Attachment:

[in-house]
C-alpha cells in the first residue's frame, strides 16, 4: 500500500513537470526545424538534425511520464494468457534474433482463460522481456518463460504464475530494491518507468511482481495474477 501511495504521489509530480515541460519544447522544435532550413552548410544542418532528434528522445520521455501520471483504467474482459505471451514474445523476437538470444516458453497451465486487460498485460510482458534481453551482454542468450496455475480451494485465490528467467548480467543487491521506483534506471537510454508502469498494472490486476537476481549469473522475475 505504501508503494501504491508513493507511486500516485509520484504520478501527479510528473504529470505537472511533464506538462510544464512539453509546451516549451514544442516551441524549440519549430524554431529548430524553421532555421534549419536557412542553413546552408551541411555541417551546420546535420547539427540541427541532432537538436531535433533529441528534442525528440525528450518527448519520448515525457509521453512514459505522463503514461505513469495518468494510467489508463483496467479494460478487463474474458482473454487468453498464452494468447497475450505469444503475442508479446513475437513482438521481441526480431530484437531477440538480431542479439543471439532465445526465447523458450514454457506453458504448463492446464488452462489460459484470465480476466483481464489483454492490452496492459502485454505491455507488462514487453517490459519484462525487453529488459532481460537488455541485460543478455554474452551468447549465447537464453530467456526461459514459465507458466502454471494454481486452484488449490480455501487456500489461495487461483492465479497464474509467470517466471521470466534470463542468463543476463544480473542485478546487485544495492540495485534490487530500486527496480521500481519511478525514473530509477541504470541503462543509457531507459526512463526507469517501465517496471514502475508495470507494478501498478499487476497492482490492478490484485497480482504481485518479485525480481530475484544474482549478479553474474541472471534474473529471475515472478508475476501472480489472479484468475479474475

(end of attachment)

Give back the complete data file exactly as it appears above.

[in-house]
C-alpha cells in the first residue's frame, strides 16, 4: 500500500513537470526545424538534425511520464494468457534474433482463460522481456518463460504464475530494491518507468511482481495474477 501511495504521489509530480515541460519544447522544435532550413552548410544542418532528434528522445520521455501520471483504467474482459505471451514474445523476437538470444516458453497451465486487460498485460510482458534481453551482454542468450496455475480451494485465490528467467548480467543487491521506483534506471537510454508502469498494472490486476537476481549469473522475475 505504501508503494501504491508513493507511486500516485509520484504520478501527479510528473504529470505537472511533464506538462510544464512539453509546451516549451514544442516551441524549440519549430524554431529548430524553421532555421534549419536557412542553413546552408551541411555541417551546420546535420547539427540541427541532432537538436531535433533529441528534442525528440525528450518527448519520448515525457509521453512514459505522463503514461505513469495518468494510467489508463483496467479494460478487463474474458482473454487468453498464452494468447497475450505469444503475442508479446513475437513482438521481441526480431530484437531477440538480431542479439543471439532465445526465447523458450514454457506453458504448463492446464488452462489460459484470465480476466483481464489483454492490452496492459502485454505491455507488462514487453517490459519484462525487453529488459532481460537488455541485460543478455554474452551468447549465447537464453530467456526461459514459465507458466502454471494454481486452484488449490480455501487456500489461495487461483492465479497464474509467470517466471521470466534470463542468463543476463544480473542485478546487485544495492540495485534490487530500486527496480521500481519511478525514473530509477541504470541503462543509457531507459526512463526507469517501465517496471514502475508495470507494478501498478499487476497492482490492478490484485497480482504481485518479485525480481530475484544474482549478479553474474541472471534474473529471475515472478508475476501472480489472479484468475479474475